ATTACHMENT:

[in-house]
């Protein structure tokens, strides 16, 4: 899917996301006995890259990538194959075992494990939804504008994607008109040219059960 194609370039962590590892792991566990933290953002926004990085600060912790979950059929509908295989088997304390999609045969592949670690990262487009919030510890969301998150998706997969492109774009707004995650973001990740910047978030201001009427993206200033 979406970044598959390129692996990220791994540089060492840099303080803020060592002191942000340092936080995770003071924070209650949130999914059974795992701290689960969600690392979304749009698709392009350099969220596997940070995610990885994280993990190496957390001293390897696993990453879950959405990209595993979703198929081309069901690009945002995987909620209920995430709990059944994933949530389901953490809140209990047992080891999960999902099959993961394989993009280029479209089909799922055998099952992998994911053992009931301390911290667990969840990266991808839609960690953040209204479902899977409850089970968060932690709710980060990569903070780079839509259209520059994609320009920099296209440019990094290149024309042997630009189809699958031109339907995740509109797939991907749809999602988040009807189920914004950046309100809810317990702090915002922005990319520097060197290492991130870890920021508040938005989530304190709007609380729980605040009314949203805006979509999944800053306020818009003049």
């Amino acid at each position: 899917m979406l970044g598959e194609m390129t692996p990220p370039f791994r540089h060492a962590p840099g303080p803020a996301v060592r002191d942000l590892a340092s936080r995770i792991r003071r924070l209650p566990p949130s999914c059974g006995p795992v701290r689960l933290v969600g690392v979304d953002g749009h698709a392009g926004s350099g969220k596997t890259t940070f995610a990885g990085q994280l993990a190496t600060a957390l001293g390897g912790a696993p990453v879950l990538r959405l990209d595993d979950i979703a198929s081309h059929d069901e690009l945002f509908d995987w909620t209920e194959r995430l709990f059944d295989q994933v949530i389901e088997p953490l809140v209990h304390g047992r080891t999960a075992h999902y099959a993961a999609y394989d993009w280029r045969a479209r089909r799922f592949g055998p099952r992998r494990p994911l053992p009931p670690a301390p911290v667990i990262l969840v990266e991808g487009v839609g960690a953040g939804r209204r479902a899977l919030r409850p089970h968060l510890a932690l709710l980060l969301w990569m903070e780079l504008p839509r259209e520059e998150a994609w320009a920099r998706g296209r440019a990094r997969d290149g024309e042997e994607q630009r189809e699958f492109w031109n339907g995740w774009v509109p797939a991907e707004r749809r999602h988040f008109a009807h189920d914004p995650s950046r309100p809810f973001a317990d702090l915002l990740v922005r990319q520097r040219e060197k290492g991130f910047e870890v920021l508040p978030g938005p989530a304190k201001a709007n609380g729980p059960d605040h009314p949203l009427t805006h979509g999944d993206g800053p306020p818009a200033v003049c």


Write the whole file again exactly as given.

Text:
[in-house]
């Protein structure tokens, strides 16, 4: 899917996301006995890259990538194959075992494990939804504008994607008109040219059960 194609370039962590590892792991566990933290953002926004990085600060912790979950059929509908295989088997304390999609045969592949670690990262487009919030510890969301998150998706997969492109774009707004995650973001990740910047978030201001009427993206200033 979406970044598959390129692996990220791994540089060492840099303080803020060592002191942000340092936080995770003071924070209650949130999914059974795992701290689960969600690392979304749009698709392009350099969220596997940070995610990885994280993990190496957390001293390897696993990453879950959405990209595993979703198929081309069901690009945002995987909620209920995430709990059944994933949530389901953490809140209990047992080891999960999902099959993961394989993009280029479209089909799922055998099952992998994911053992009931301390911290667990969840990266991808839609960690953040209204479902899977409850089970968060932690709710980060990569903070780079839509259209520059994609320009920099296209440019990094290149024309042997630009189809699958031109339907995740509109797939991907749809999602988040009807189920914004950046309100809810317990702090915002922005990319520097060197290492991130870890920021508040938005989530304190709007609380729980605040009314949203805006979509999944800053306020818009003049």
């Amino acid at each position: 899917m979406l970044g598959e194609m390129t692996p990220p370039f791994r540089h060492a962590p840099g303080p803020a996301v060592r002191d942000l590892a340092s936080r995770i792991r003071r924070l209650p566990p949130s999914c059974g006995p795992v701290r689960l933290v969600g690392v979304d953002g749009h698709a392009g926004s350099g969220k596997t890259t940070f995610a990885g990085q994280l993990a190496t600060a957390l001293g390897g912790a696993p990453v879950l990538r959405l990209d595993d979950i979703a198929s081309h059929d069901e690009l945002f509908d995987w909620t209920e194959r995430l709990f059944d295989q994933v949530i389901e088997p953490l809140v209990h304390g047992r080891t999960a075992h999902y099959a993961a999609y394989d993009w280029r045969a479209r089909r799922f592949g055998p099952r992998r494990p994911l053992p009931p670690a301390p911290v667990i990262l969840v990266e991808g487009v839609g960690a953040g939804r209204r479902a899977l919030r409850p089970h968060l510890a932690l709710l980060l969301w990569m903070e780079l504008p839509r259209e520059e998150a994609w320009a920099r998706g296209r440019a990094r997969d290149g024309e042997e994607q630009r189809e699958f492109w031109n339907g995740w774009v509109p797939a991907e707004r749809r999602h988040f008109a009807h189920d914004p995650s950046r309100p809810f973001a317990d702090l915002l990740v922005r990319q520097r040219e060197k290492g991130f910047e870890v920021l508040p978030g938005p989530a304190k201001a709007n609380g729980p059960d605040h009314p949203l009427t805006h979509g999944d993206g800053p306020p818009a200033v003049c």